Saturday, April 29, 2006

What makes a suicide bomber?

Interesting article on the July 21st failed bomb attacks, from Jamestown. Were they copycat attacks, or were we fortunate that they failed to explode? The trial of these men has just started.

Meanwhile, just found this article on the BBC about how experts are puzzled as to what makes a terrorist, very interesting after the research I did today, and posted below. I agree that individual psychological profiling is pretty useless without an understanding of the individual's place in his group, and his place in society. It doesn't follow that someone who is an activist, or has extremist views, will go on to be a terrorist - and to conflate anger at foreign policy with being sympathetic to terrorism ( as Bush has done in the past) is disengenuous. The would-be jihadi suicide bomber must be susceptible to indoctrination and rigid, repressive, unquestioning adherence to a political extremist ideaology. Angry young men, idealistic, resentful lacking direction are easier recruits to suicidal death-cult extremism then those who have been taught to think, question and consider, who don't call for dramatic adolescent quick-fix dramatic gestures of nihilistic violence. And it is still rare to go to the brink, young men may flirt with extremism but grow out of it, or start to question what they are told, like Khaled al-Berry. It is noticeable how the July 7th bombers withdrew from their friends and families and local Mosques, and isolated themselves as a cell of 'brother-soldiers', apart from the 'sinful' world they hoped to change. Their seperatist group dynamic reinforced their beliefs. They saw themselves as heroes, martyrs, doing what they did for love of their people. I used the phrase 'pitiless narcism' once, but they would have seen it as altruism. To get to this terrible point you have to feel a huge sense of injustice, and you have to utterly deaden your normal human empathy towards all those who are Not Your People. See them as 'collateral damage' in the righteous war. Whose lives are of less value than the safety of Your People. You need a pretty apocalyptic worldview. Good People vs. Evil-doers. Sound familiar?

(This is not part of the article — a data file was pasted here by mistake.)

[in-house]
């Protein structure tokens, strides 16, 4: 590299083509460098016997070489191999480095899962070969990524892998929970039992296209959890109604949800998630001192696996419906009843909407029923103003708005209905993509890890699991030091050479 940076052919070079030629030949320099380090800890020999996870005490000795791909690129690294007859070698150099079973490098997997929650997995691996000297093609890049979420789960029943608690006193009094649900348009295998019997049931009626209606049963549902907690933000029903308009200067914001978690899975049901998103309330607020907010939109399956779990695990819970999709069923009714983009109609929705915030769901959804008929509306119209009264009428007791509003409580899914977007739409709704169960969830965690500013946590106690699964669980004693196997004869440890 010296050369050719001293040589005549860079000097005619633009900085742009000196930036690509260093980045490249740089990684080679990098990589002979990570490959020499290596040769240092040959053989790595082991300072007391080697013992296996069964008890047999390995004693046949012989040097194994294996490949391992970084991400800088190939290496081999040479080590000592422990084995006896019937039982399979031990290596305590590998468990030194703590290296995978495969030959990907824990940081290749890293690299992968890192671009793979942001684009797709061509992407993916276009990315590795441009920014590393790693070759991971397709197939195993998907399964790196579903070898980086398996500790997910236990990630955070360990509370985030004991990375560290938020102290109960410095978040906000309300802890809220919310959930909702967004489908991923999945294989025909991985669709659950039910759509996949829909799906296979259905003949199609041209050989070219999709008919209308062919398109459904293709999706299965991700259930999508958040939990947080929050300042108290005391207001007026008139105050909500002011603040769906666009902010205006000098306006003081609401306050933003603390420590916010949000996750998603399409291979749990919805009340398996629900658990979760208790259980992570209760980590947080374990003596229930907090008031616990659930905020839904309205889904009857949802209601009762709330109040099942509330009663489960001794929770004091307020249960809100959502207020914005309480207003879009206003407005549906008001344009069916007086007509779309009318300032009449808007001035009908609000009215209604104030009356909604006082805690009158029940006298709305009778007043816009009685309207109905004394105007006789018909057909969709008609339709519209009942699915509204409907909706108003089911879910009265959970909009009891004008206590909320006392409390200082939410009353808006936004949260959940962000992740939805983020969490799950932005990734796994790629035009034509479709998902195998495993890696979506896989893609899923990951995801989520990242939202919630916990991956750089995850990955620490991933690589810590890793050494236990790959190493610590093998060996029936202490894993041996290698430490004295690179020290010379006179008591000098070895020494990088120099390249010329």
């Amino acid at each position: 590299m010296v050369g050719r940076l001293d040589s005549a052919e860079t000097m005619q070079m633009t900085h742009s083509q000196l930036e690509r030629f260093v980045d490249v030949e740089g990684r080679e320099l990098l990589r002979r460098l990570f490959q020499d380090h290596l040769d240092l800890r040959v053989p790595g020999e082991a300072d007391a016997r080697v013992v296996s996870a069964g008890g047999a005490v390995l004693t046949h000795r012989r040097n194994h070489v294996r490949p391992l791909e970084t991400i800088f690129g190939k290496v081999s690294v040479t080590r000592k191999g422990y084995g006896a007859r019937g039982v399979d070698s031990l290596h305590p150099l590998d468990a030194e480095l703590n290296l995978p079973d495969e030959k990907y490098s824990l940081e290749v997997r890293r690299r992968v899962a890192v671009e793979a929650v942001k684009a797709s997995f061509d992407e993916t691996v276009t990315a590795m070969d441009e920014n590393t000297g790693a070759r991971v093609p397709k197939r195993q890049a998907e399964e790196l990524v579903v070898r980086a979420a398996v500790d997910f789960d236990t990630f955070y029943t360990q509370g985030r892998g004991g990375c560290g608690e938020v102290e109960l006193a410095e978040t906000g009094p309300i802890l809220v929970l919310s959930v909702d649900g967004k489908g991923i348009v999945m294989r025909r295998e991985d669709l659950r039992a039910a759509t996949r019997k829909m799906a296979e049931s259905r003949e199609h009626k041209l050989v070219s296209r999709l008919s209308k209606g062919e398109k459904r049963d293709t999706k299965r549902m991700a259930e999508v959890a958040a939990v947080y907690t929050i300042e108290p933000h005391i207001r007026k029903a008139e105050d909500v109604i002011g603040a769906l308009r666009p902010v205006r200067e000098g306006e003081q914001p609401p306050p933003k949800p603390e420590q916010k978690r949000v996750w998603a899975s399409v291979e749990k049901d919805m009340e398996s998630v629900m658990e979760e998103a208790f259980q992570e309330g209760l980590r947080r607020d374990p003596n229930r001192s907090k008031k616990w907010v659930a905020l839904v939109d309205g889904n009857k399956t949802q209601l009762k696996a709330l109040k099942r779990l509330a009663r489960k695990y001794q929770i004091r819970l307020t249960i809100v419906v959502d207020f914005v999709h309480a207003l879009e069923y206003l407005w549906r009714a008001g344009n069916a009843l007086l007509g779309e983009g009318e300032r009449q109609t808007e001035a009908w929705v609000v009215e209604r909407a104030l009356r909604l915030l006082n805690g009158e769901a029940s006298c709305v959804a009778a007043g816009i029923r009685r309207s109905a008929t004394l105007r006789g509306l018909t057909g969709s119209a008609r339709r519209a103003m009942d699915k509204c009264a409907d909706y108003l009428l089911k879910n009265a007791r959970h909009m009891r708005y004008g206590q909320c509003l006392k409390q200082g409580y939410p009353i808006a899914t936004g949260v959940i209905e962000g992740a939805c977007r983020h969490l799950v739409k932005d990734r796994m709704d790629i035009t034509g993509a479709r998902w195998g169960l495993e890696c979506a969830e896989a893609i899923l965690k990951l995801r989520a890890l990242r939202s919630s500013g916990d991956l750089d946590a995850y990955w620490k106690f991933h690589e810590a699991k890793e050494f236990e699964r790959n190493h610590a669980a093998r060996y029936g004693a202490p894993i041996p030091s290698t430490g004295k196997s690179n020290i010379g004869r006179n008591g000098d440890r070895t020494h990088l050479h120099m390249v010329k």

An intelligent understanding of the widespread anger caused by aggressive foreign policies and social injustice, never mind illegal invasions and the use of torture and chemical weapons, might help too. Terrorists are not utterly mad, or evil, or psychopathic, they are ordinary people with what seem to them to be sane and noble ideas. It is the raging violence and pitiless despair of their ideas we must challenge: terrorism is the messenger, not the message. Our strategy for tackling the ideas will have far more moral force and effectiveness if we are not bombing, torturing, repressing and inprisoning people in the name of freedom and democracy and safety.

Mind you, if these young men are found to have boarded the trains on July 21st intending to cause mass murder with bombs I hope they go to prison for a very long time indeed.

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